Arterial Location-Specific Calcification at the Carotid Artery and Aortic Arch for Chronic Kidney Disease, Diabetes Mellitus, Hypertension, and Dyslipidemia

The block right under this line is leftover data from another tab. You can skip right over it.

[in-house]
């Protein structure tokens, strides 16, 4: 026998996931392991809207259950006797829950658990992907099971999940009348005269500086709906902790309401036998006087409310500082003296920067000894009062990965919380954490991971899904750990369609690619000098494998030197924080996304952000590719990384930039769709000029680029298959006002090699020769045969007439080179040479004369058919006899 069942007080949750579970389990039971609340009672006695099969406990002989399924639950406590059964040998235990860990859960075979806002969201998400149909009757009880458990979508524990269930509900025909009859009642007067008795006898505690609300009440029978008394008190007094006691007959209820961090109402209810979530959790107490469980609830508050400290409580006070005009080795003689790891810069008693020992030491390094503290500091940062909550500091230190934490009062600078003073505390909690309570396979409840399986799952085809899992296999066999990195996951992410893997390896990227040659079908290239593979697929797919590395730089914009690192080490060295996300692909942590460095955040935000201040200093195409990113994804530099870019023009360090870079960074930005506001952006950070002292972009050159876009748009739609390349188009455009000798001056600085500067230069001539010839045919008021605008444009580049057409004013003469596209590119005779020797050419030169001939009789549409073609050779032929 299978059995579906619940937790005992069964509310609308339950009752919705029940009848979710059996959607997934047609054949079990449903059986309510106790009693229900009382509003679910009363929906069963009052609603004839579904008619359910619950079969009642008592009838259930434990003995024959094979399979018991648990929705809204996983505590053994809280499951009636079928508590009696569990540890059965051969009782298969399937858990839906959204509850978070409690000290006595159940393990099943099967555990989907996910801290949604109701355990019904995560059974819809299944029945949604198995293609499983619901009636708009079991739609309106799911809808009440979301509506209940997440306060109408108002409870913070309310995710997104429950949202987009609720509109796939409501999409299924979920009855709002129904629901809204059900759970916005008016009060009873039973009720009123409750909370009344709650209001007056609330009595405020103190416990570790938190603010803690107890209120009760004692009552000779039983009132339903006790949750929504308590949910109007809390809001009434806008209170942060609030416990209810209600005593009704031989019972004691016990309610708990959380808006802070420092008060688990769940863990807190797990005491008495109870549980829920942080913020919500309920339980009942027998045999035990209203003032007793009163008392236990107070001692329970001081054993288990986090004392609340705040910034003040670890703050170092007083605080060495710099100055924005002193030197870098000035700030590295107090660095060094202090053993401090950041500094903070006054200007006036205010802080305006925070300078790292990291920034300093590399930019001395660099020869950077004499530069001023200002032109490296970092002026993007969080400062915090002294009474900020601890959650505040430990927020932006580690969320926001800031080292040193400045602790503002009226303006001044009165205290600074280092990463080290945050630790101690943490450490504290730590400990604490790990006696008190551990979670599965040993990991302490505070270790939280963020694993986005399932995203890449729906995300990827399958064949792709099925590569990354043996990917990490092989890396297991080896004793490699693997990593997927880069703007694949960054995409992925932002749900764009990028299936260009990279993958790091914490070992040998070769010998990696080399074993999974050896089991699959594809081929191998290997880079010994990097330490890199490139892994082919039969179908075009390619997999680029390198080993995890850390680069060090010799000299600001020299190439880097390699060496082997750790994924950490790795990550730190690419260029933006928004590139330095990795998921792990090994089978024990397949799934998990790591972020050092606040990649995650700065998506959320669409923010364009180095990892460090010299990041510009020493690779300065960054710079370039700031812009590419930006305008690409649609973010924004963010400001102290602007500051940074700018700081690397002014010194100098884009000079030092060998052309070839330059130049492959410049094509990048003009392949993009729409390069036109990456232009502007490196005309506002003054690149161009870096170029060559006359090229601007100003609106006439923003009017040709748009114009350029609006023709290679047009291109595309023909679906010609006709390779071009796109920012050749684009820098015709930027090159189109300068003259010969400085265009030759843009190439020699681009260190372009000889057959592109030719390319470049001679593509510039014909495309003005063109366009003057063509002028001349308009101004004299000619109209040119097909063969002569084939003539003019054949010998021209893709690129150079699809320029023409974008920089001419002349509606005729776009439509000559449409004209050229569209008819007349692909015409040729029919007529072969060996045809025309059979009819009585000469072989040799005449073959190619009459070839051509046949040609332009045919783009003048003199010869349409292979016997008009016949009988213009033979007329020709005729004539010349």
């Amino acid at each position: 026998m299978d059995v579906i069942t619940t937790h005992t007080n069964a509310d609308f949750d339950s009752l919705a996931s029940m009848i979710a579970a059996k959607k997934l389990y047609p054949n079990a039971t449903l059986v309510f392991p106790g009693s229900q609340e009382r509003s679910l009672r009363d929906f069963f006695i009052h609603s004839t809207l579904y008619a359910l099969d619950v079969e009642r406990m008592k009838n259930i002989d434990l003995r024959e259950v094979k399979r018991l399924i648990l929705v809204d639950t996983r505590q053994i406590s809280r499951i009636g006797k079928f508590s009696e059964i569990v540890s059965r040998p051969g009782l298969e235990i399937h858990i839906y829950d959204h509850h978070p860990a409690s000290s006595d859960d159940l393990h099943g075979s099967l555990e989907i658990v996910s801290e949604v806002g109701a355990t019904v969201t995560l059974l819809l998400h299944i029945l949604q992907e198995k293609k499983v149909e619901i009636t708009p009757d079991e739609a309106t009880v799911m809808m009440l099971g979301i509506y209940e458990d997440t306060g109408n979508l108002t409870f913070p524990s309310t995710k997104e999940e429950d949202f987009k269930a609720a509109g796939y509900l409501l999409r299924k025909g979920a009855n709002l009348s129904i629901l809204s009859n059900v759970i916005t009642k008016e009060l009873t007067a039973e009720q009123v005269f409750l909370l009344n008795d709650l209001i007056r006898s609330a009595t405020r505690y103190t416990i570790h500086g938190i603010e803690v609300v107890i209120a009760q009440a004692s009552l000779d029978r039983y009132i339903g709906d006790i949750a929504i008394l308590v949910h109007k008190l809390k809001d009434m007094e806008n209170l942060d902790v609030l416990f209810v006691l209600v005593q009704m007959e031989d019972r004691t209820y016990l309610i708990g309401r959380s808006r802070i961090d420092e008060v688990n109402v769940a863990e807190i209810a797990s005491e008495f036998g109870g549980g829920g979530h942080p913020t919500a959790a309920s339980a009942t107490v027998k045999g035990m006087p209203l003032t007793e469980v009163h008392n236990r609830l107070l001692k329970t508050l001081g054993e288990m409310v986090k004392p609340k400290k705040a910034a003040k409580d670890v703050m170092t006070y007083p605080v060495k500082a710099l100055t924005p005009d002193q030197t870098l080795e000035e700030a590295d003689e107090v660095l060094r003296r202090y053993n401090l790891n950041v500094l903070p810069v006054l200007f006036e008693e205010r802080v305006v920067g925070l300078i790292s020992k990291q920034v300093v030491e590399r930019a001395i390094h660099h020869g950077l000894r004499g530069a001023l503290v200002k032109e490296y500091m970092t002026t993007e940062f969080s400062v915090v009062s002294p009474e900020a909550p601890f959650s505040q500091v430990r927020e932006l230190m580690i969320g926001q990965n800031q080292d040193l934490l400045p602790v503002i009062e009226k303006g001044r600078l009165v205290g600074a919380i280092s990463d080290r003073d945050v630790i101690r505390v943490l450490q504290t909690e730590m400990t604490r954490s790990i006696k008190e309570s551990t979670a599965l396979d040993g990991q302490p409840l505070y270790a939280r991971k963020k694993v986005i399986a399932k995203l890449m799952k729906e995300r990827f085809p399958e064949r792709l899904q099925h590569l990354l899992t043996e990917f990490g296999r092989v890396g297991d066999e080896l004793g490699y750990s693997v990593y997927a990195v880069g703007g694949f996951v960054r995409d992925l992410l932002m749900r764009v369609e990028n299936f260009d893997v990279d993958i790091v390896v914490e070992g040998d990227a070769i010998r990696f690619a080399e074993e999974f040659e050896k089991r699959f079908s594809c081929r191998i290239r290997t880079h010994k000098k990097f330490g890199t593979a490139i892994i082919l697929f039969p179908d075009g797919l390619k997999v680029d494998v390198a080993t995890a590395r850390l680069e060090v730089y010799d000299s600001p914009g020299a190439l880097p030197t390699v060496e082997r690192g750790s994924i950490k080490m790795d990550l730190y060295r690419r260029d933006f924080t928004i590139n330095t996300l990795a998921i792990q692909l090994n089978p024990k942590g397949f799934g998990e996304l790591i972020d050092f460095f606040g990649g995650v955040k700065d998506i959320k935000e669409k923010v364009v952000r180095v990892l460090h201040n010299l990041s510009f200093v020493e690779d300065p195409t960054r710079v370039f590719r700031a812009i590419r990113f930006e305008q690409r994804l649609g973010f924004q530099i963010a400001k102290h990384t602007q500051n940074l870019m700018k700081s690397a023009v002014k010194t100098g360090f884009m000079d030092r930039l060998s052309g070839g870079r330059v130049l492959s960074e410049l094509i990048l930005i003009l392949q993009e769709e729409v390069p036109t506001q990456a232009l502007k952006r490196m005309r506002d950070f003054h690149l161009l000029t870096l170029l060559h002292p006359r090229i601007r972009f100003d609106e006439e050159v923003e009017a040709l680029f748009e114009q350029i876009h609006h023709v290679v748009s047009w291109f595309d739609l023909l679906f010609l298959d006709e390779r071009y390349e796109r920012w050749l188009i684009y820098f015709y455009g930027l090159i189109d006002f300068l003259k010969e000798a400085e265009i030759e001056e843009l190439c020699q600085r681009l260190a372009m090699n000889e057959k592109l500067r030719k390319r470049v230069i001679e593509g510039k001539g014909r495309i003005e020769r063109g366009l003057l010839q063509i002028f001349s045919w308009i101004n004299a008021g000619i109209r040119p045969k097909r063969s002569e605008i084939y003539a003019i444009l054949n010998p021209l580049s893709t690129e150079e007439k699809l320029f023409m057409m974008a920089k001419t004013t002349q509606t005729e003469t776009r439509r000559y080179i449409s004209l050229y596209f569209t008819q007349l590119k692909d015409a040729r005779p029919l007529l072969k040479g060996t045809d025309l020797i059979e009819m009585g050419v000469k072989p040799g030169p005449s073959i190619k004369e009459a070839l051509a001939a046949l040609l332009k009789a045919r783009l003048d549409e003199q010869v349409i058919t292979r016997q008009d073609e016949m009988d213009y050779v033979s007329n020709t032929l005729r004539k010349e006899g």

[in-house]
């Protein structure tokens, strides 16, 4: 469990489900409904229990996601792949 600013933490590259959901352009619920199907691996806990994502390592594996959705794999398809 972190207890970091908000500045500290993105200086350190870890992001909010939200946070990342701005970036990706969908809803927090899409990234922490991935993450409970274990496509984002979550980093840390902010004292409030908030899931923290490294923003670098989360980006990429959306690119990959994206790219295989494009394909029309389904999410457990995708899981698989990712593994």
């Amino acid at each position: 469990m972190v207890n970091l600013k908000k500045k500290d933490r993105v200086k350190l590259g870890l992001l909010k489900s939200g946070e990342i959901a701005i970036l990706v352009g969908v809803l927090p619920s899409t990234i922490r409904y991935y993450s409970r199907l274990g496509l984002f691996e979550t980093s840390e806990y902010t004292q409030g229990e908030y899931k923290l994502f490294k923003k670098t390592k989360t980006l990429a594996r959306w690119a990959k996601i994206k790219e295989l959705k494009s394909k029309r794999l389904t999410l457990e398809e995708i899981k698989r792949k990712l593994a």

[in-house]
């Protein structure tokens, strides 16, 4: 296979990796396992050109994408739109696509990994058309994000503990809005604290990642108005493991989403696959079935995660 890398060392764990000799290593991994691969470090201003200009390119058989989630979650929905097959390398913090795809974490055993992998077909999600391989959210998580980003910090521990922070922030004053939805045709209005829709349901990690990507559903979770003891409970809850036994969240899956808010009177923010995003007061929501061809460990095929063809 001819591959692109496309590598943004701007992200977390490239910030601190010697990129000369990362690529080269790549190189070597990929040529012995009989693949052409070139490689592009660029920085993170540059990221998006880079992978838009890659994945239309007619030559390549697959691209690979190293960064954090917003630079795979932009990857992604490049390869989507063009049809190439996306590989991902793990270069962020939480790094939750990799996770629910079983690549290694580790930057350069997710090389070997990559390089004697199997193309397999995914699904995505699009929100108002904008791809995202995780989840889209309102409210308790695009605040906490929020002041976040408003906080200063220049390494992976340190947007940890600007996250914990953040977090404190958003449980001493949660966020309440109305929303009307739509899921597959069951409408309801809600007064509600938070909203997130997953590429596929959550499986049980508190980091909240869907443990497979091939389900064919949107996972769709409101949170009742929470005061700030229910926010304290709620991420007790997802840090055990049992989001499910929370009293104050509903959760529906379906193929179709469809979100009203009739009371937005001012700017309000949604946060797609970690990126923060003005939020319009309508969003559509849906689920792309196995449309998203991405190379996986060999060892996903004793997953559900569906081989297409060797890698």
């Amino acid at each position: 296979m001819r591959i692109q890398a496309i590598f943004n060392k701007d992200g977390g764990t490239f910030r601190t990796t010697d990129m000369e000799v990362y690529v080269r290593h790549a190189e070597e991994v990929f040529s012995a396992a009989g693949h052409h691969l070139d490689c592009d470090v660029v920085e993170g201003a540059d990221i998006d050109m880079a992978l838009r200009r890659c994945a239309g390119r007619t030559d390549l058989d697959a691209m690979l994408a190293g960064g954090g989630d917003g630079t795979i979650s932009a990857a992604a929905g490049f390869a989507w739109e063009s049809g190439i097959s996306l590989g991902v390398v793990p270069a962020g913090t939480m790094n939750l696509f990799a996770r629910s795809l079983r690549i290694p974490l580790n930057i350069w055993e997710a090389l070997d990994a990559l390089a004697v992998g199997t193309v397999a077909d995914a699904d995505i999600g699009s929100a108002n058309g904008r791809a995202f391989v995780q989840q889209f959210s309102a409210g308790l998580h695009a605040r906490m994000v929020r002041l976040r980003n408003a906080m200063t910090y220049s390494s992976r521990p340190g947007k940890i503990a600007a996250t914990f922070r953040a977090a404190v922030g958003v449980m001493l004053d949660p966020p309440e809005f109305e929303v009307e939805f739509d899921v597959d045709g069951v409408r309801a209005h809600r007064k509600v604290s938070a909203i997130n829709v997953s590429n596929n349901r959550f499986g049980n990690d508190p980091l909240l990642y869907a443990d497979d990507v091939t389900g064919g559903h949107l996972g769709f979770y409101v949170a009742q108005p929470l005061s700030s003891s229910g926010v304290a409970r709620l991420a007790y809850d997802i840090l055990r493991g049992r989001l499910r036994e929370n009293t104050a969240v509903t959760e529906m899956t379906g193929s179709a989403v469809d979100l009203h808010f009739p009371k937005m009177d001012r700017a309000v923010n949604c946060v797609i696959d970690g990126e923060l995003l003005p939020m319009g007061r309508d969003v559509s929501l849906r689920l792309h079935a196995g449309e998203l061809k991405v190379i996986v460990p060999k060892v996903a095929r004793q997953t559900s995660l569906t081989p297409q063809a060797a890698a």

Increased arterial stiffness is an independent predictor of death from cardiovascular disease, and aortic stiffness is more predictive than stiffness of other arterial regions. Because little is known about the effect of chronic kidney disease (CKD) on regional arterial stiffness, pulse wave velocity (PWV) of four different arterial segments was measured in patients who had type 2 diabetes with and without various stages of CKD. A total of 434 patients had type 2 diabetes, and there were 192 healthy control subjects who were comparable in age and gender. GFR was estimated by the abbreviated Modification of Diet in Renal Disease equation. The patients with diabetes were classified into CKD stages by the definition of the Kidney Disease Outcomes Quality Initiative guidelines. PWV was measured in the heart-femoral, heart-carotid, heart-brachial, and femoral-ankle segments simultaneously using an automatic pulse wave analyzer. PWV of each arterial region was increased in patients who had diabetes without kidney damage and was increased further in a stepwise manner with the advanced stages of CKD. The increase in PWV was greater in the heart-femoral and heart-carotid regions than in the heart-brachial and femoral-ankle segments. However, after adjustment for age, BP, and other confounding factors using a multiple regression model, decreased GFR was independently associated with increased PWV of the heart-femoral region but not with PWV of other arterial segments. In type 2 diabetes, CKD was associated with increased stiffness of arteries, particularly of the aorta. The cross-sectional result may explain the increased risk for cardiovascular disease in CKD, although longitudinal studies are needed to confirm it.